Increase Your Inversions by 200% with Chord Synonyms
An as introduction to this Chord Synonyms lesson I posted the following chord diagram on my Facebook page and asked my users to guess what chord it was.
I often ask this question to my students and some say Major 7th chord others guess, Minor 7th and some say Dominant 7th. Truth to be told everyone is right in their answers because there is no definite answer to this question due to the chord being out of context and having no root in the bass.
When learning to play jazz guitar an important skill that helps us get more from vocabulary is seeing one chord as multiple over chords which are sometimes reffered to as chord synonyms.
Not only does seeing multiple chord possibilities within each chord type give you more possibilities for superimposing in single line improvisation it also gives us more comping options.
While one chord may potentially be many different types of chords this lesson will focus on interchanging the three main chord types; Major 7th, Dominant 7th and Minor 7th.
The benefit in learning this means that if you was comping a progression that primarily utilizes one chord type like a blues using dominant 7ths, you can mix major and minor 7th chords with your dominant 7th inversions giving you three times the chord vocabulary you would normally have. This technique was shown to me by the fantastic guitarist Adrian Ingram.
If we examine the chord shown at the beginning of this lesson, three different chord types can be found by changing the root and keeping the notes on the top three strings in place.
Notice that there are overlapping notes in each inversion and that from these three chords G-9 and C13 are II-V’s in the key of F major.
This shows that any II chord can be replaced with it’s V chord, and any V can be replaced with it’s II chord meaning that in either a resolving or non-resolving II-V situation you have the option to either comp or blow just using one chord type instead of two.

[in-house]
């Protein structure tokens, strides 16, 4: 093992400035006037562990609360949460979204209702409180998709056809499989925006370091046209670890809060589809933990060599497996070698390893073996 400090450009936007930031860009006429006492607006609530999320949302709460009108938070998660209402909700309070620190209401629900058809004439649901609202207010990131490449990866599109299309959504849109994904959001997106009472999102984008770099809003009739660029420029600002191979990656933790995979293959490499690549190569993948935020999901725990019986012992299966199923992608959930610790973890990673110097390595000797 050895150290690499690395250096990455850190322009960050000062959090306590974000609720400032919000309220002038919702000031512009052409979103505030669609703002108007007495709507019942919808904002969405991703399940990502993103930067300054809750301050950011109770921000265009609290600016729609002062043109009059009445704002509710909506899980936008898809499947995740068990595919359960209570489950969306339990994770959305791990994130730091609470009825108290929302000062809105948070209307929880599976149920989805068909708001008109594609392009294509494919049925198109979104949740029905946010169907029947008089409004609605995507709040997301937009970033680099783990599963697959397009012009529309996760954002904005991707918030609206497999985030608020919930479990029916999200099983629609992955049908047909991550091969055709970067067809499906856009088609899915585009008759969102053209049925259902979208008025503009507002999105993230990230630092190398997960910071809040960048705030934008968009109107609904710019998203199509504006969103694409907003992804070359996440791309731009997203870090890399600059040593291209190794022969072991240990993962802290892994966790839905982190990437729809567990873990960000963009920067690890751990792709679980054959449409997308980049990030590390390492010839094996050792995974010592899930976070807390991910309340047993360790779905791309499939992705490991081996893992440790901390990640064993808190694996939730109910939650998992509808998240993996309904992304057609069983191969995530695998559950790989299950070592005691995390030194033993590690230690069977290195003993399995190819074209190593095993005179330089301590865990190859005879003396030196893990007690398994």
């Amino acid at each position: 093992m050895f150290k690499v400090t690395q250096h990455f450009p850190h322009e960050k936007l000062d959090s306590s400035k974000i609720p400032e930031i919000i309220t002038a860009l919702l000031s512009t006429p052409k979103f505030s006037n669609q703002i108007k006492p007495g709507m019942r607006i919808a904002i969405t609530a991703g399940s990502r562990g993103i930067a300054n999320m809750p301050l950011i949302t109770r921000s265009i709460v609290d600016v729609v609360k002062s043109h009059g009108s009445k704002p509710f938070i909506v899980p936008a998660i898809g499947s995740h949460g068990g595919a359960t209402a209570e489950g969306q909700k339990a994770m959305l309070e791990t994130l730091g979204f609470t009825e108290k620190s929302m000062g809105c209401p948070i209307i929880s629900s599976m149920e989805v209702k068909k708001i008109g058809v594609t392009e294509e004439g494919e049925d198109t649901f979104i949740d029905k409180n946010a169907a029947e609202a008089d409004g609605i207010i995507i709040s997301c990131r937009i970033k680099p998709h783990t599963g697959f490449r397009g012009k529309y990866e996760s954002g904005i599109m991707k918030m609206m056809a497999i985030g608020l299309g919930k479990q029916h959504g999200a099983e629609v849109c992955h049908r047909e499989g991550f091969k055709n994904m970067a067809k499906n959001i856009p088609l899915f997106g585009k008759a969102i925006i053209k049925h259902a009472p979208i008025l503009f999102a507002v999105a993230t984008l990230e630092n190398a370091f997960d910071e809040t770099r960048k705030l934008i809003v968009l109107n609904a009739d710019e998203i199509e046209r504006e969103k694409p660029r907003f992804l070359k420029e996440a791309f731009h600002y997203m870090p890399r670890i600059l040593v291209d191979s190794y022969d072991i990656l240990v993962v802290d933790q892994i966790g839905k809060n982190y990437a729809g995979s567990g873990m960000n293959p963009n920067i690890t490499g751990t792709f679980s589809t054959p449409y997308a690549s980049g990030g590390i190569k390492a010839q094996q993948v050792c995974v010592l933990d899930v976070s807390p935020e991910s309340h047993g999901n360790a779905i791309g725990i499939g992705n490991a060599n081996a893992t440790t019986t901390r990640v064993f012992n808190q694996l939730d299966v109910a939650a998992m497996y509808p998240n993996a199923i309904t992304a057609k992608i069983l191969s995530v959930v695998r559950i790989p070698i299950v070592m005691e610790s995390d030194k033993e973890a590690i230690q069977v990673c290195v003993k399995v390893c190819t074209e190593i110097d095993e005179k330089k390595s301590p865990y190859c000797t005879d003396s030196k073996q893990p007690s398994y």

This substitution is used by jazz guitarists such as Wes Montgomery, George Benson and Pat Martino. Wes Montgomery made great use of this concept in his latin-blues composition ‘Cariba’ where the bassist plays a Bb blues and Wes uses F minor inversions.
When the progression moves up a forth to Eb7 Wes uses Bb-7 inversions. Eb7 is the chord in content and Bb-7 is the II of Eb7 in the key of Ab major 7.
The third and final chord type that can be used over the dominant 7th chord is the major 7th. You can apply your major 7 inversions over dominant 7th chords by thinking a tone below the root of the dominant 7th chord in question.
For example if the chord in content is a Bb7, the root is Bb, and a tone below Bb is Ab. Therefore, Ab major inversions can be used over the Bb7.
If the major 7th chord substitution is applied over the IV chord in a Bb 12 bar blues, which is Eb7, Db major 7 inversions can be used.
The following diagram shows all the potential substitutions that you can use over the first 8 bars of the jazz blues progression.
This Chord Synonyms concept is very effective when there is one chord an extended amount of time like the first 8 bars of a blues, modal situations, or over a one chord vamp.
I have used the blues as an example in this lesson because most jazz guitar players will know this form so the concepts can used straight away but chord synonyms should be applied to all the jazz standards that you know.
Remember that the Chord Synonyms concept also works great for single line soloing too.
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Did you find this lesson useful for expanding your chords? Share your thoughts in the comment section below.